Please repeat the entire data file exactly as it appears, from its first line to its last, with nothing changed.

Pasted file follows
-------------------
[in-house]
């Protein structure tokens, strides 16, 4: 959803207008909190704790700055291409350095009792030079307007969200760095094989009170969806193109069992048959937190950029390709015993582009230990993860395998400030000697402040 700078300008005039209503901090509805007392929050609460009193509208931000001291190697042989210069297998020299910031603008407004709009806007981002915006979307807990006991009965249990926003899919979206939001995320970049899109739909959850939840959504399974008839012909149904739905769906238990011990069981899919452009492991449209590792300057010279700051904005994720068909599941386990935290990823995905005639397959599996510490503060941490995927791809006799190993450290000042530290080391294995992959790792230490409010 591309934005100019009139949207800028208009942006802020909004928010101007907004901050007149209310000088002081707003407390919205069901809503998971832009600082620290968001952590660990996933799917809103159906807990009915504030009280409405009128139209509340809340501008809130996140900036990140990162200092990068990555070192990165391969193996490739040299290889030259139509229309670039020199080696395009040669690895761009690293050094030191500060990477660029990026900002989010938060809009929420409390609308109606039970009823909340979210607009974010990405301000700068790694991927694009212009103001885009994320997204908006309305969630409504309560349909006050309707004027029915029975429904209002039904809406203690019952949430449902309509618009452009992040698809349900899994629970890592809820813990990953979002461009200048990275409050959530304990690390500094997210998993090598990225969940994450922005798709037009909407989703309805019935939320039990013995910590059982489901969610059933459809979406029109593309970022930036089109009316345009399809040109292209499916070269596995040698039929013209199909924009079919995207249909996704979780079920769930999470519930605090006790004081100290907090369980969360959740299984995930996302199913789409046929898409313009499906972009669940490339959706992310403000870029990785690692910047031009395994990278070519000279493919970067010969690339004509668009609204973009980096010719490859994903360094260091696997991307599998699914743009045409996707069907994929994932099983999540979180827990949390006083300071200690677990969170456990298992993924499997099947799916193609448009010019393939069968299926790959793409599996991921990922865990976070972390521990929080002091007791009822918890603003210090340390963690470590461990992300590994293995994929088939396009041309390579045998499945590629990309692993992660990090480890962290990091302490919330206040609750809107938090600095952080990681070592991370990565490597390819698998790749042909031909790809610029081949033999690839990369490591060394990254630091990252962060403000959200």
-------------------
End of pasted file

[in-house]
């Protein structure tokens, strides 16, 4: 959803207008909190704790700055291409350095009792030079307007969200760095094989009170969806193109069992048959937190950029390709015993582009230990993860395998400030000697402040 700078300008005039209503901090509805007392929050609460009193509208931000001291190697042989210069297998020299910031603008407004709009806007981002915006979307807990006991009965249990926003899919979206939001995320970049899109739909959850939840959504399974008839012909149904739905769906238990011990069981899919452009492991449209590792300057010279700051904005994720068909599941386990935290990823995905005639397959599996510490503060941490995927791809006799190993450290000042530290080391294995992959790792230490409010 591309934005100019009139949207800028208009942006802020909004928010101007907004901050007149209310000088002081707003407390919205069901809503998971832009600082620290968001952590660990996933799917809103159906807990009915504030009280409405009128139209509340809340501008809130996140900036990140990162200092990068990555070192990165391969193996490739040299290889030259139509229309670039020199080696395009040669690895761009690293050094030191500060990477660029990026900002989010938060809009929420409390609308109606039970009823909340979210607009974010990405301000700068790694991927694009212009103001885009994320997204908006309305969630409504309560349909006050309707004027029915029975429904209002039904809406203690019952949430449902309509618009452009992040698809349900899994629970890592809820813990990953979002461009200048990275409050959530304990690390500094997210998993090598990225969940994450922005798709037009909407989703309805019935939320039990013995910590059982489901969610059933459809979406029109593309970022930036089109009316345009399809040109292209499916070269596995040698039929013209199909924009079919995207249909996704979780079920769930999470519930605090006790004081100290907090369980969360959740299984995930996302199913789409046929898409313009499906972009669940490339959706992310403000870029990785690692910047031009395994990278070519000279493919970067010969690339004509668009609204973009980096010719490859994903360094260091696997991307599998699914743009045409996707069907994929994932099983999540979180827990949390006083300071200690677990969170456990298992993924499997099947799916193609448009010019393939069968299926790959793409599996991921990922865990976070972390521990929080002091007791009822918890603003210090340390963690470590461990992300590994293995994929088939396009041309390579045998499945590629990309692993992660990090480890962290990091302490919330206040609750809107938090600095952080990681070592991370990565490597390819698998790749042909031909790809610029081949033999690839990369490591060394990254630091990252962060403000959200």